Taking OneWeb to the world  

After a brief stint at Google, during which he led the led the company’s efforts to beam internet connectivity from satellites, Wyler began work on his third and most ambitious project to date: WorldVu Satellites, later renamed OneWeb. 

OneWeb’s mission is an audacious one. In comparison to O3b’s dozen satellites, OneWeb will aim to send 648 micro-satellites – each weighing 285 pounds– into low-earth orbit of 750 miles. While its mission is similar to O3b’s, OneWeb will provide an even wider coverage for its customers through the scale of the project. The project is estimated to cost up to $2.5 billion, of which Wyler says he has invested millions of dollars himself. 

The emphasis has been on delivering an even lower latency at a more affordable price: “The cost structure is low enough that we can do something that is affordable for people,” he says.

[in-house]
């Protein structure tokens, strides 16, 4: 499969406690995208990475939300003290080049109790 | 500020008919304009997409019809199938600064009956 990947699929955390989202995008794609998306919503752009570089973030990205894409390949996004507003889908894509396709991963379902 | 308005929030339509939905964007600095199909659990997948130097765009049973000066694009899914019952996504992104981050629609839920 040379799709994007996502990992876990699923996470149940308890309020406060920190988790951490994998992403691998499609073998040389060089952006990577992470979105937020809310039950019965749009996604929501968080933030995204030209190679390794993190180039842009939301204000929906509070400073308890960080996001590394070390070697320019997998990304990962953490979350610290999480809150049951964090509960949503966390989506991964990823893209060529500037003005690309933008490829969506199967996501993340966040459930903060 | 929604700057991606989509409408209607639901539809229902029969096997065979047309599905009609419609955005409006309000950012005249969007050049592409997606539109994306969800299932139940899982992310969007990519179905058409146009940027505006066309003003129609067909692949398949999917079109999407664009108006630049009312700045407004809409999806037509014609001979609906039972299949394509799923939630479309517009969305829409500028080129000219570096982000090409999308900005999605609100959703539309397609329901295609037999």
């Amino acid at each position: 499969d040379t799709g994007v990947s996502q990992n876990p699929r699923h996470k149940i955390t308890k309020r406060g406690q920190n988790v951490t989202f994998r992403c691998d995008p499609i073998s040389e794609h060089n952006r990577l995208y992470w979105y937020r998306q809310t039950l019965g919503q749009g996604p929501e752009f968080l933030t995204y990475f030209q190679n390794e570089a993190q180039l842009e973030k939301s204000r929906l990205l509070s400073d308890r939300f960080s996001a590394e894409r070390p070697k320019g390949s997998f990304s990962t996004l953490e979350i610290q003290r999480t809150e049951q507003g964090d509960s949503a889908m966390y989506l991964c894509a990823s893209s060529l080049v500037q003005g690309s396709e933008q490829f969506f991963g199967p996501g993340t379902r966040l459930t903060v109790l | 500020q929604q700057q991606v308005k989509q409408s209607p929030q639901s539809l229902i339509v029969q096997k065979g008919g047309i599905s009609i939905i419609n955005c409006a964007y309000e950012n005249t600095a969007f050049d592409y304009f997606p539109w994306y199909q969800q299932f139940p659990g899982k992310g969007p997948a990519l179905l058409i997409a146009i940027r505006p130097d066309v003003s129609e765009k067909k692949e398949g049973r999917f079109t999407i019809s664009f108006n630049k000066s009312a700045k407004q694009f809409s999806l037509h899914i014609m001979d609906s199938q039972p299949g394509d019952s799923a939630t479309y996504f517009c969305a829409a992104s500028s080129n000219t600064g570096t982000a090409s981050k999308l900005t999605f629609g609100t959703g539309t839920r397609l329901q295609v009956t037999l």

Chipmaker Qualcomm and Richard Branson’s Virgin Group were early investors of the company, which counts major telecoms operators and ISPs as potential customers. “OneWeb enables telecoms operators to extend their coverage into rural markets,” says Wyler. 

The system will serve primarily as a global mobile backhaul system for network operators, particularly in markets in Africa and Latin America that are lacking fibre infrastructure.  

“As population density and GDP decline, it becomes very hard for mobile operators to profitably and economically provide coverage to those populations. We are a technology that enables rural connectivity and coverage,” he says.  

Telecoms operators, he says, have been doing a “fantastic job” of providing capacity, and he views OneWeb’s technology as complementary to mobile networks.

“We are an additional support agent for telecoms operators. When they talk to regulators, they can then advise them on how OneWeb can enable them to bring capacity into rural markets,” says Wyler. “We want to be their best friend in enabling connectivity.”